Google has around 20 of these data centers, and recently allowed technology writer Steven Levy into one of them in North Carolina to show off how energy-efficient Google is trying to be. It gave Levy a glimpse into the online world as people rarely get to see it. And he writes about his experience in the new issue of Wired magazine.
STEVEN LEVY: What strikes you immediately is the scale of things. The room is so huge you can almost see the curvature of Earth in the end. And it's wall to wall, are racks and racks and racks of servers with blinking blue lights and each one is many, many times more powerful and with more capacity than my laptop. And you're in the throbbing heart of the Internet. And you really feel it.
INSKEEP: So you're in this data center. It's using energy quite efficiently compared to the average data center, even a pretty good one. What are some of the techniques that are used and what do they look like?
LEVY: Well, one technique that Google really pioneered was, you know, keeping things hotter than has been traditionally expected in a data center. In old data centers, you would put on a sweater before you went in there. Google felt that you could run the general facility somewhat warmer than even normal room temperature. When I walked into Lenoir, I think it was 77 degrees.
INSKEEP: And that doesn't run down the computing equipment?
LEVY: Computer equipment is actually tougher than people expect. And they isolate the really hot air that comes out from the back of the servers into what's known as a hot aisle, and that's sealed off and it's maybe 120 degrees, and that's where they take that very hot air and do the water cooling.
Google takes a look at the geography and the resources every time they build a data center. So in North Carolina, they did something that was relatively traditional. They have these coolers where the water circulating goes outside and cools down before it reenters the data center to cool down the servers. But in Finland, which I did visit, they use seawater to cool the data center.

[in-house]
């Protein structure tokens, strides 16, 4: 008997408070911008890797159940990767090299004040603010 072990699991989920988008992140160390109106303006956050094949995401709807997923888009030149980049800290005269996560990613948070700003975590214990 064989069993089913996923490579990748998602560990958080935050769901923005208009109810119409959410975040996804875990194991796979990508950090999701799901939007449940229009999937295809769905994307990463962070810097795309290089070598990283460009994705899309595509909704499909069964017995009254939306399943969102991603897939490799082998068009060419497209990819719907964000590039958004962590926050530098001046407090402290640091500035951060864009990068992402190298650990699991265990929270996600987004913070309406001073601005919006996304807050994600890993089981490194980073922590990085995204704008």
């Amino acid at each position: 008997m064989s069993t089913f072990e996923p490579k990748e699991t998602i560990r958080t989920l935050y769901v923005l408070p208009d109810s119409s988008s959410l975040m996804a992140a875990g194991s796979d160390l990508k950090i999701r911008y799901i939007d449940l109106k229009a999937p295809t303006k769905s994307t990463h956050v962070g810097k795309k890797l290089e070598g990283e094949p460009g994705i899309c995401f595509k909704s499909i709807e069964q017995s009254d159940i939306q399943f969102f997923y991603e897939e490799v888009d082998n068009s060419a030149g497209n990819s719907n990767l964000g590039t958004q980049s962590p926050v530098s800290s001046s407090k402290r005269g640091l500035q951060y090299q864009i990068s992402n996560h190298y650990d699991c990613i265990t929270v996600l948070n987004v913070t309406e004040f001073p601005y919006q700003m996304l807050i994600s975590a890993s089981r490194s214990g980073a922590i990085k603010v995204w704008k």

INSKEEP: Now this is a huge issue because computers generate so much heat that keeping it cool would be a tremendous use of energy, a tremendous waste of energy in the view of some.
LEVY: There's no way around it. These things burn a lot of energy, and a lot of the energy in a data center is done to cool it down so the computers don't melt. Data centers in general consume 1.5 percent, roughly, of all the world's electricity.
INSKEEP: So as you're talking, I'm thinking about cloud computing, the Internet cloud. And many of us are getting used to this idea that if we have an email account, it might not be saved in the machine where we are at; it's going off somewhere. But once you actually got in to look at one of these places and hear it, feel it, did it change your perceptions of what's going on in the world when you went back to your computer screen at home?
LEVY: It actually did. You know, many, many years ago I went on a journalistic quest for Einstein's brain, which was lost then. And I felt if I saw it, it might be an anticlimax. But when I actually did see it, it really opened up my eyes; it was a revelation. This is where, you know, the power of the atom came from and relativity and all those other things. And I had the same kind of experience inside that Google data center. Here was the ephemeral made real, you know, the cloud really was something and it was something quite remarkable and breathtaking.
INSKEEP: Steven Levy, thanks very much.
LEVY: Thank you.
INSKEEP: He's a senior writer for Wired magazine. Transcript provided by NPR, Copyright NPR.